Not long ago, Lisa returned from abroad for good. She chose to call Tim to arrange a get-together for the group. Throughout the party, Lisa kept finding excuses to switch her seat around so she could be close to Tim. I wasn't the only one who noticed the flirty vibe between the two—and felt uncomfortable. We even heard Lisa say she wanted to stop by Tim's new house after the party to check out how it all got redecorated—alone.

Should we say anything to Lisa or Tim (who's currently ring shopping for Laura)? I know all four are adults and don't need a baby-sitter to monitor their behavior or judge what is appropriate. But Laura and Vincent are both great people, and I feel horrible that this is going on behind their back. I also know that I'd be really hurt if I knew my boyfriend was meeting up with an ex-girlfriend at a party and inviting her back to his house. Or am I reading too much into things?

Not Sure Whether To Speak Up or Back Off


It's Lisa and Tim who are your old friends here and therefore command your loyalty—not Vincent and Laura (the potential victims)—so I'd leave the tattle-tailing to someone else. More to the point, if Tim's and Lisa's respective marriages turn out to be shams, that will become evident within a year or two's time after their nuptials turn nasty and without you doing or saying a thing. Bottom line: Whatever happened that night while Tim was giving Lisa a guided tour of his new duvet is their business. It's also feasible that Tim and Lisa were just flirting and, if so, so what? Nearly everyone has a first love that she or he has never entirely gotten over. Getting married to someone else is not about renouncing those feelings but about putting them in a safe place where they can't hurt anyone. Whether Tim and Lisa have unlocked the door, only they know. In the meantime, don't you have wedding gifts to buy?

Friend or Foe

Dear Friend or Foe,

When my old friend and former roommate "Ashley" was looking for a new place to live, I didn't hesitate to invite her to come live with me, rent free. At first, it was great having someone else in the house with whom to share responsibilities. Six months ago, I began to see less and less of her. She wouldn't answer my phone calls, declined my invitations to do things, and was unpleasant to everyone I had over to the house. She even neglected to tell me that she was leaving town for several days. When I confronted her, she claimed only that she was really busy. Finally, I got her to admit that she'd been avoiding me because she doesn't like my boyfriend.

I'm upset, of course, that Ashley feels this way. But I'm more upset that she a) waited six months to reveal her feelings, b) didn't feel like she could talk to me about it, c) shut down any opportunity to hang out, and d) has not been a supportive friend. My view is that she's my friend, not my boyfriend's, and that she should be pleasant to the guy even if she dislikes him. She also admitted during our heart-to-heart that she'd given up on our friendship. But we agreed to try to reconnect. Her time living with me comes to an end early next year, and I don't want to be another former friend to whom she no longer speaks. (There are already two.) At the same time, I can't help feeling as if I've been used. When she's being pleasant, these days, I'm not sure if it's because she wants to be my friend or she just wants to keep living in my house for free.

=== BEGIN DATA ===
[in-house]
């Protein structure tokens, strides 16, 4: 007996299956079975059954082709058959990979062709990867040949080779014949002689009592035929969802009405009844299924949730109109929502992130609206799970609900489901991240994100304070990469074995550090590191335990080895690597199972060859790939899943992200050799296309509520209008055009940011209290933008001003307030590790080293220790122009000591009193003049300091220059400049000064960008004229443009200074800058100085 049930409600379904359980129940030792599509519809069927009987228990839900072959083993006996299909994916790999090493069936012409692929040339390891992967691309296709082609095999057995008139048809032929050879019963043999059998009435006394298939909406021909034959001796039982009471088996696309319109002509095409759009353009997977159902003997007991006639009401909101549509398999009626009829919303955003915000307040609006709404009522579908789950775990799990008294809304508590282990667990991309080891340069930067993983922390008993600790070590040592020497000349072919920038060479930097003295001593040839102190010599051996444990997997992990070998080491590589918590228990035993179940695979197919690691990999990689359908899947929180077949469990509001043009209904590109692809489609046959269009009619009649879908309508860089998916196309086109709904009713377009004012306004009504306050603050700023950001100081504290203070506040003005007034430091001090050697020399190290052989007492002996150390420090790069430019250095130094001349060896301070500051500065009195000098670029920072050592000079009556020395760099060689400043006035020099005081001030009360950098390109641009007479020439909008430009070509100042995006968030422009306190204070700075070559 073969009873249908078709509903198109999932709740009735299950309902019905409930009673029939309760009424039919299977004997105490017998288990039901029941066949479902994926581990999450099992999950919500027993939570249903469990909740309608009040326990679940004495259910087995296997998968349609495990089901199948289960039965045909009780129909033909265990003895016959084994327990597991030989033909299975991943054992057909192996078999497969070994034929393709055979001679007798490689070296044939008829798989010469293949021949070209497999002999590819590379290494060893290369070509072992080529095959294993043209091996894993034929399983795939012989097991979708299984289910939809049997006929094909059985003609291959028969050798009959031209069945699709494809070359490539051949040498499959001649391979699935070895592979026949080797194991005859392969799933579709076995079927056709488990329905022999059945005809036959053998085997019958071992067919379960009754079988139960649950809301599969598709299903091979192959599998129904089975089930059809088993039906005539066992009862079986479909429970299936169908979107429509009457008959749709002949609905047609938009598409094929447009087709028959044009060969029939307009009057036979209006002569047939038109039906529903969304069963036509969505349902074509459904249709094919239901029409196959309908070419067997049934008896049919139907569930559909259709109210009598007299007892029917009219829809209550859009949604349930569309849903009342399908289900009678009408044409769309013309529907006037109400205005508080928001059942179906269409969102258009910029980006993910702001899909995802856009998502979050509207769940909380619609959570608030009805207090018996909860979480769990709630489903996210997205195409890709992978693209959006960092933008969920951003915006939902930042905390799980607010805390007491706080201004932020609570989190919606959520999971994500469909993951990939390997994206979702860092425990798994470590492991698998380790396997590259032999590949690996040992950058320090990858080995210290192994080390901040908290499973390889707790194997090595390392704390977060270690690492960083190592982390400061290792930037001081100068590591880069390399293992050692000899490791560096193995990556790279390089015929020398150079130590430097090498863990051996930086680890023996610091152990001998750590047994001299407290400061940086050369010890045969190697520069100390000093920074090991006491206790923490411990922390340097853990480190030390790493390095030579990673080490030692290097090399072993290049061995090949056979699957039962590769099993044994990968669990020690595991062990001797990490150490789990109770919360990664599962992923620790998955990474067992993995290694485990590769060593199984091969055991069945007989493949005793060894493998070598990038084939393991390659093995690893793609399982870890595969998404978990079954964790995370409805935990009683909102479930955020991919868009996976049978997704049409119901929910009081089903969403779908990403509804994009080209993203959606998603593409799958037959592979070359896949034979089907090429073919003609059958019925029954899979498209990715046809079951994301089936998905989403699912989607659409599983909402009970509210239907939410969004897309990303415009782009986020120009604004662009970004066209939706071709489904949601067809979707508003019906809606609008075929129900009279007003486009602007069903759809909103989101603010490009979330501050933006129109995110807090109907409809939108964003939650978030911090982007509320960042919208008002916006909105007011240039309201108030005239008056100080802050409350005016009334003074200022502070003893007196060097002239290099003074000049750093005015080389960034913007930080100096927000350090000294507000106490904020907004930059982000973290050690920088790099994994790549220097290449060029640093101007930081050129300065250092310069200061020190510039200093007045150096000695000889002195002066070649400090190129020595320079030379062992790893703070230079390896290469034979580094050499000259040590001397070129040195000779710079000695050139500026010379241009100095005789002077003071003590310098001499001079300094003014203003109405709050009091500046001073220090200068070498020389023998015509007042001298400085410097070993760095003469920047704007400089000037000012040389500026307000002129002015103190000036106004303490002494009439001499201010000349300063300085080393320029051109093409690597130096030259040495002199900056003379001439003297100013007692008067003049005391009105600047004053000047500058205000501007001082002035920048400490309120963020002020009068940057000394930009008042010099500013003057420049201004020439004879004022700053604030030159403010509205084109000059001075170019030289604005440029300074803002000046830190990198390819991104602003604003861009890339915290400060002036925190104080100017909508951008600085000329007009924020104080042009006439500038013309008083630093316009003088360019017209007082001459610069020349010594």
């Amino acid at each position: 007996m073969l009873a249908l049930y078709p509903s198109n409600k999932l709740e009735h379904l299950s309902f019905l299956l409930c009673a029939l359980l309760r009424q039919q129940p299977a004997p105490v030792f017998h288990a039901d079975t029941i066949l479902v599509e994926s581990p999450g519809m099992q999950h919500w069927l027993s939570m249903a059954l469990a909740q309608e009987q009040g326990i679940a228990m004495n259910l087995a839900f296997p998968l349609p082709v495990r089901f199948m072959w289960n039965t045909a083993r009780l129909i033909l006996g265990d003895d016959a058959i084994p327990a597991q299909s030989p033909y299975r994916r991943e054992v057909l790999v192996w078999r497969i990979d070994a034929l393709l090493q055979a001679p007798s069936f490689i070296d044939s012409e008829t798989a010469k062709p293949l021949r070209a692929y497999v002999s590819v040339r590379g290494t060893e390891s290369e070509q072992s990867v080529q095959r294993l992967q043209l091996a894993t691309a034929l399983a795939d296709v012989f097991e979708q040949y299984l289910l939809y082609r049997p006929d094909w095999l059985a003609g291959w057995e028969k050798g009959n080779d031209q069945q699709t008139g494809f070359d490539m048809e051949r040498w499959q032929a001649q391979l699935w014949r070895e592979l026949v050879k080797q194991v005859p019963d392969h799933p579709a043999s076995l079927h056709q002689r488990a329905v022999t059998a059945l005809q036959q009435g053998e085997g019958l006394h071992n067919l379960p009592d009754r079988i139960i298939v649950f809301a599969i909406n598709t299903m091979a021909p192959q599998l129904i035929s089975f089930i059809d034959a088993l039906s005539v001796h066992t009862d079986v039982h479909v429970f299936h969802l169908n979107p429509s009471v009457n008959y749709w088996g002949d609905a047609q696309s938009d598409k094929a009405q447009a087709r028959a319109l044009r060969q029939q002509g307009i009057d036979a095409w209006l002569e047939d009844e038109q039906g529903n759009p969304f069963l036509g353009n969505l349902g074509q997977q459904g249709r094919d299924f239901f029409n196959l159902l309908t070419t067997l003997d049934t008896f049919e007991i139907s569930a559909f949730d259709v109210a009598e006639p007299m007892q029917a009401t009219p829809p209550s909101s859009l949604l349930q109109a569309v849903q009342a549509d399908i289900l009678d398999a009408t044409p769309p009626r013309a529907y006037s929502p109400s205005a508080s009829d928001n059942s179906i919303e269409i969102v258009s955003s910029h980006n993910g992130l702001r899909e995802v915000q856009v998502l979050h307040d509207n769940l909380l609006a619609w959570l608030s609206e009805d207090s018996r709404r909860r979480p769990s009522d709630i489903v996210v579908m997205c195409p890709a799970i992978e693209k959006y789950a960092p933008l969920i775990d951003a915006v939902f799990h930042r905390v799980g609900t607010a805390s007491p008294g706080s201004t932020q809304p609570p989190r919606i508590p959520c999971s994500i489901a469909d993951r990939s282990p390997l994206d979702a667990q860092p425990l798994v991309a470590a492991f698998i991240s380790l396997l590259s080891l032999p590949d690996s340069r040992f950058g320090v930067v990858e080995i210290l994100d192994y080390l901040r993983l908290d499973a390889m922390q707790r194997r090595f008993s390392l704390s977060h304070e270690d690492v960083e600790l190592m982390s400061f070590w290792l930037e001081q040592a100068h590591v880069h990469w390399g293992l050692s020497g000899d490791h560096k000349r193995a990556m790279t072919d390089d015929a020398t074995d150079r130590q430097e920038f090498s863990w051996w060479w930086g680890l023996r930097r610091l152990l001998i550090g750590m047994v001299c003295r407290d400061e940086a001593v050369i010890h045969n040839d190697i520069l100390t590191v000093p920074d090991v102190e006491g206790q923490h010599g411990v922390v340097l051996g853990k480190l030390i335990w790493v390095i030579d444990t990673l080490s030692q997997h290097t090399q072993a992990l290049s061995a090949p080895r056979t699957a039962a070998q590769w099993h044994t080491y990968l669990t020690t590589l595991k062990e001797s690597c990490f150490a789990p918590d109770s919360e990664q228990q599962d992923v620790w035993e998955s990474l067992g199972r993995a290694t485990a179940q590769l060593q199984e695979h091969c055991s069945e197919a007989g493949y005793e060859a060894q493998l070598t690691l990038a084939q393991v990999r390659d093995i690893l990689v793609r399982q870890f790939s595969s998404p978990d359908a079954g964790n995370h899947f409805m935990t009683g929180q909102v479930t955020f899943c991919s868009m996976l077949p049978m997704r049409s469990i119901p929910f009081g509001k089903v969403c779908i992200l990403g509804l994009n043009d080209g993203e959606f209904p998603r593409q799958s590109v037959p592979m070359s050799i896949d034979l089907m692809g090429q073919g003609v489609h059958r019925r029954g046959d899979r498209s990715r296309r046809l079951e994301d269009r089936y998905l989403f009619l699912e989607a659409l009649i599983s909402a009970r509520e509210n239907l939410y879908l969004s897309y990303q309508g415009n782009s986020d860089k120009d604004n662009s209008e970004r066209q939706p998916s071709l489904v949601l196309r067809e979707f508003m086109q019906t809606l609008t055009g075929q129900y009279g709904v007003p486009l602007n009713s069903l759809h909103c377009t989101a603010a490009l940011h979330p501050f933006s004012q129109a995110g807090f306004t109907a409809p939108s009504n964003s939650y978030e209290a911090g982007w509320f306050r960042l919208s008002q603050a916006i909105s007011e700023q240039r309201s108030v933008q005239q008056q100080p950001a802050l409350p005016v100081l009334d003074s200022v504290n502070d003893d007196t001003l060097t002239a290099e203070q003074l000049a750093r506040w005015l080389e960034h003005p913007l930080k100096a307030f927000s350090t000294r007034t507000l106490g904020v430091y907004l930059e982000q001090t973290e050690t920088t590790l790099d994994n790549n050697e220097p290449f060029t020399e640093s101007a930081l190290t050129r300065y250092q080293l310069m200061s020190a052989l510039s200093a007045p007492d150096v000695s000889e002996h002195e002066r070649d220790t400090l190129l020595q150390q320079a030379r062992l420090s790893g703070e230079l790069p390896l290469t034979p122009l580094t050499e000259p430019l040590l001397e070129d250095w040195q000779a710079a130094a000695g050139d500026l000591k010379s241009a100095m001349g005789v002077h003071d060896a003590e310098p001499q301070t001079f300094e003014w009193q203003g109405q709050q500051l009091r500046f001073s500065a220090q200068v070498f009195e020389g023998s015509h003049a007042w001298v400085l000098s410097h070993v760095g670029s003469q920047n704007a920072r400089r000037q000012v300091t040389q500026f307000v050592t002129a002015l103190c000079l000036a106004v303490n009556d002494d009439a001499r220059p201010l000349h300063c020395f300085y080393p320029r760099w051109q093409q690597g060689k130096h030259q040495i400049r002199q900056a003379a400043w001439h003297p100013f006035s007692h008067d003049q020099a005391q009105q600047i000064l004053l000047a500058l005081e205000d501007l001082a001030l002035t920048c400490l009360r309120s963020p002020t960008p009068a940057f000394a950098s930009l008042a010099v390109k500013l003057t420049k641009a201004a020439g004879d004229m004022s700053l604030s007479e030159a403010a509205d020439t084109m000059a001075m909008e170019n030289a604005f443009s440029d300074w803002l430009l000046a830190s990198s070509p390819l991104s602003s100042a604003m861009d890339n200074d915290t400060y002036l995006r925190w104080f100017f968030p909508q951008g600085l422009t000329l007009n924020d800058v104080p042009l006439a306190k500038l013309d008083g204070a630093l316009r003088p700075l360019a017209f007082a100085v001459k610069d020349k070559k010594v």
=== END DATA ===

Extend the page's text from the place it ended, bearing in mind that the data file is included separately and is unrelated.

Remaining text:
Tired of Feeling Like a Doormat


It was great having someone else in the house with whom to share responsibilities—just not the rent? File this one under "No Good Deed Goes Unpunished." Or maybe the more apt tried-and-true saying is, "Beggars can't be choosers." The woman is living gratis. Yet she can barely be bothered to speak to you for the mortal sin of having—hooked up with a guy she doesn't like? Unless there's something else to this story you're not telling me, it seems to me that the only thing you need to reconsider is your hesitation to join the list of Ashley's Former Friends.

If I'd heard anything good about this woman, maybe I would feel differently. But your letter suggests that she's not just a user but a psycho who turns on all who dare show generosity toward her. If I were you, I'd get in touch with her other excommunicated roomies and find out what their "crimes" were. (Not ironing Ashley's clothes?) You might begin to see a pattern. At which point you might also want to send Ashley a bill for the previous six months of mortgage or rental payments. If she refuses to pay, tell her the "living free" part of the deal was dependent on her not making your life a misery.

Friend or Foe